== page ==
There’s a closely held secret in the heart of Florence, a place worth reverence but known to so few. The Museo Marino Marini is a stone’s throw away from piazza Santa Maria Novella, in the city centre but visited by little more than 7,000 people a year. The museum, dedicated entirely to Italy’s foremost 20th-century sculptor, is a bastion of contemporary art in Florence. So why do only a handful of people know of its existence? The Florentine recently ventured to the museum to explore this unique institution and learn more about its plans for the future.
The permanent collection of the Museo Marino Marini
Following a year of renovations, the Museo Marino Marini recently reopened to the public, now boasting revamped heating and air conditioning systems that will make the museum experience much more comfortable than in years past. The (re)inauguration was launched at a pivotal moment, coinciding with Pitti Uomo 95 (January 8–11, 2019), and hosted Slam Jam, an urban culture and clothing company from Ferrara, who collaborated with select clothing brands to create multi-disciplinary installations, performances and exhibitions inside the museum space, all in the name of fashion. President of the Museo Marino Marini, Patrizia Asproni, told The Florentine that nearly 1,200 people came to the opening, many of whom were young. What’s more, throughout the entire week that followed, more than 3,500 people visited the museum, introducing the space to a community that may not have otherwise known of its existence.
Asproni’s wish, she says, is for the Museo Marino Marini to become a laboratory of the future, and through the events hosted for the reopening, she and her staff were able to bring something into the museum that is not usually found in its spaces. This does not mean, however, that the visiting artists designed their creations outside the realm of the museum’s influence; on the contrary, the artists were there for a month before the opening to study Marini’s works and start their projects, which they continued during the opening week, offering an intersection between art and moda and relaunching the museum in full fashion (pun intended).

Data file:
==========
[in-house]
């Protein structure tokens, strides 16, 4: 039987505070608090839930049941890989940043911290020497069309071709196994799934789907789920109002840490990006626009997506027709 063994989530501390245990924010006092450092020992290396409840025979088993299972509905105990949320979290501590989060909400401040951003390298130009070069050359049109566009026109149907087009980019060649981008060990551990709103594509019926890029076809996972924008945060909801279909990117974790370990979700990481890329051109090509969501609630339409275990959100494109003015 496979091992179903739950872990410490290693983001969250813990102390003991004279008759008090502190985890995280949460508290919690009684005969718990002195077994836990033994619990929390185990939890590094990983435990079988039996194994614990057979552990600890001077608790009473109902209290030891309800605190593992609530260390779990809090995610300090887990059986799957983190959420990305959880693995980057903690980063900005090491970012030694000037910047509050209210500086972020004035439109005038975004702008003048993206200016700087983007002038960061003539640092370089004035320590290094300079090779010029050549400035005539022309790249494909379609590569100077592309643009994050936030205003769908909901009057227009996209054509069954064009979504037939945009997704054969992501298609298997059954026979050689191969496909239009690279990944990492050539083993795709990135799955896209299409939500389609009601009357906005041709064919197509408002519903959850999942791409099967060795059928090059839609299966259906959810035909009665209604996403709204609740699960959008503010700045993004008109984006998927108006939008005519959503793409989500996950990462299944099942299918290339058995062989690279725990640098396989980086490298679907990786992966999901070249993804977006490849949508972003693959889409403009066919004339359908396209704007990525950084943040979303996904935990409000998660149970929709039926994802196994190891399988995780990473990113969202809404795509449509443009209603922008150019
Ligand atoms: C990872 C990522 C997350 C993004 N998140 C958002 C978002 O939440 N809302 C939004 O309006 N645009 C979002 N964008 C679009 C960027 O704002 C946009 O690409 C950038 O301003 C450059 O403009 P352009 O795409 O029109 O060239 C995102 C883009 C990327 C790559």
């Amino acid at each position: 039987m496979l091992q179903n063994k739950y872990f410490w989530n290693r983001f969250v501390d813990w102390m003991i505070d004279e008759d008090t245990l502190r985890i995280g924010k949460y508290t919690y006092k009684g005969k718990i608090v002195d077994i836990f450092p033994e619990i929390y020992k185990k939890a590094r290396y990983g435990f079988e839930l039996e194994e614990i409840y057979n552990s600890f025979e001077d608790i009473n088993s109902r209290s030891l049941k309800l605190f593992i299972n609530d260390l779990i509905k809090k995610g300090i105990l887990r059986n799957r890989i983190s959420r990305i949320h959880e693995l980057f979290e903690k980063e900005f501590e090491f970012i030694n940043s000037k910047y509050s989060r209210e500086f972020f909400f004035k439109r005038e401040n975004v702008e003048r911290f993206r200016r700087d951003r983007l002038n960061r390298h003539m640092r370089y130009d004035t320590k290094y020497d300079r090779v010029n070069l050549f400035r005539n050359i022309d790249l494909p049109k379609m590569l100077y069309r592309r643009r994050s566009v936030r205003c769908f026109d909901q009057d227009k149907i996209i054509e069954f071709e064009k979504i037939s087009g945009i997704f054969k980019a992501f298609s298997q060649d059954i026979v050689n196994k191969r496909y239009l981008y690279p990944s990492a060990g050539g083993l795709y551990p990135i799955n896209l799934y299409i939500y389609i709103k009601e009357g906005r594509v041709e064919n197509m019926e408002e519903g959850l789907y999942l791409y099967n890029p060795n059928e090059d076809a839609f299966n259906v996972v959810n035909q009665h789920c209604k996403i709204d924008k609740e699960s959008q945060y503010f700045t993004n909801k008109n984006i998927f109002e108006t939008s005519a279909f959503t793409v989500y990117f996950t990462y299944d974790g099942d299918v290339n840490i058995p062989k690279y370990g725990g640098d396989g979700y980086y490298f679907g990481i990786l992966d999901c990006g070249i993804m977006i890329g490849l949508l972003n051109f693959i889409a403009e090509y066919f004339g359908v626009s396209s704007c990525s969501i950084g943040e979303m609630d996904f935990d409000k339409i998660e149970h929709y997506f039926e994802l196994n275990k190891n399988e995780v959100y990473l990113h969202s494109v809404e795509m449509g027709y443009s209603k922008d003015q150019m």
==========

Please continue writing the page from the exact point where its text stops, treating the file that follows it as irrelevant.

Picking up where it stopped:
Reopening of the Museo Marino Marini
The reopening was emblematic of the direction Asproni sees the museum going in, in which the rooms are seen as a continuation of the piazza, where visitors can wander freely from one space to the next. Indeed, part of the museum’s grand reopening was the removal of the admission fee. From now on, the permanent collection at the Museo Marino Marini will be open to the public free of charge, while the Rucellai Chapel and temporary exhibitions will require a ticket. The experience, Asproni says, is intended to be a slow one, where visitors can come in, relax and contemplate the artworks.
The museum is also investing much of its energy in events, talks and conferences, many of which will be open to the public for free. A big part of this is the Visiting Artistic Director, a year-long position held by a leading museum professional who will craft the Museo Marino Marini’s calendar of events. The benefits of bringing in someone from the outside every year, Asproni explains, is that not only does this offer the potential for a vastly different program each year, but the directors also brings with them all their international expertise and connections. The 2019 directorship has been taken up by Dmitry Ozerkov, Head of the Department of Contemporary Art at the Hermitage Museum in St. Petersburg. When asked if it could get confusing for the calendar of events to change hands every year, Asproni said no, adamant that “the greater the diversity of ideas, the better it is”.
Ytalia, a 2017 temporary exhibition at the Museo Marino Marini, ph. Andrea Paoletti
The Museo Marino Marini’s openness towards outside ideas and free entry is a recurring theme in its mission. Its Playable Museum Award, launched in 2018, was dedicated to seeking out pioneering initiatives that reimagine the museum of the future, aiming to create a hub of technological, social and cultural innovation that encourages participation and the spontaneous involvement of visitors. When the museum announced its call for proposals, Asproni had expressed how the award was “a challenge and comes from the increasingly evident need to change our way of thinking about museums, especially for attracting and involving younger generations.” The Museo Marino Marini received 240 projects from around the world, with the award going to Lumen, a mixed reality storytelling platform created by interaction designer Arvind Sanjeev, who won a 10,000-euro grant to develop his project. Inspired by the award’s success, the museum is set to launch a second edition in the coming year.
When looking towards the future, the Museo Marino Marini is set on giving back to Florence and Tuscany as a whole. The museum’s administration is already in talks with other institutions and sites in the area, like the Museo Novecento, to create a sort of 20th-century itinerary through the city that contrasts with the more famous Renaissance sites frequented in Florence. The museum is also dedicated to offering educational workshops not only for local school children but for those suffering from Alzheimer’s as well. Asproni explains how these patients are allowed to interact with sculptures through touch, and that the accompanying doctors and caregivers can, in turn, research the effects of this kind of art therapy. Furthermore, initiatives are being planned that will collaborate with artists and artisans in the territory, because as Asproni says, “Museums must help the territory express itself, otherwise what’s the point of a museum?”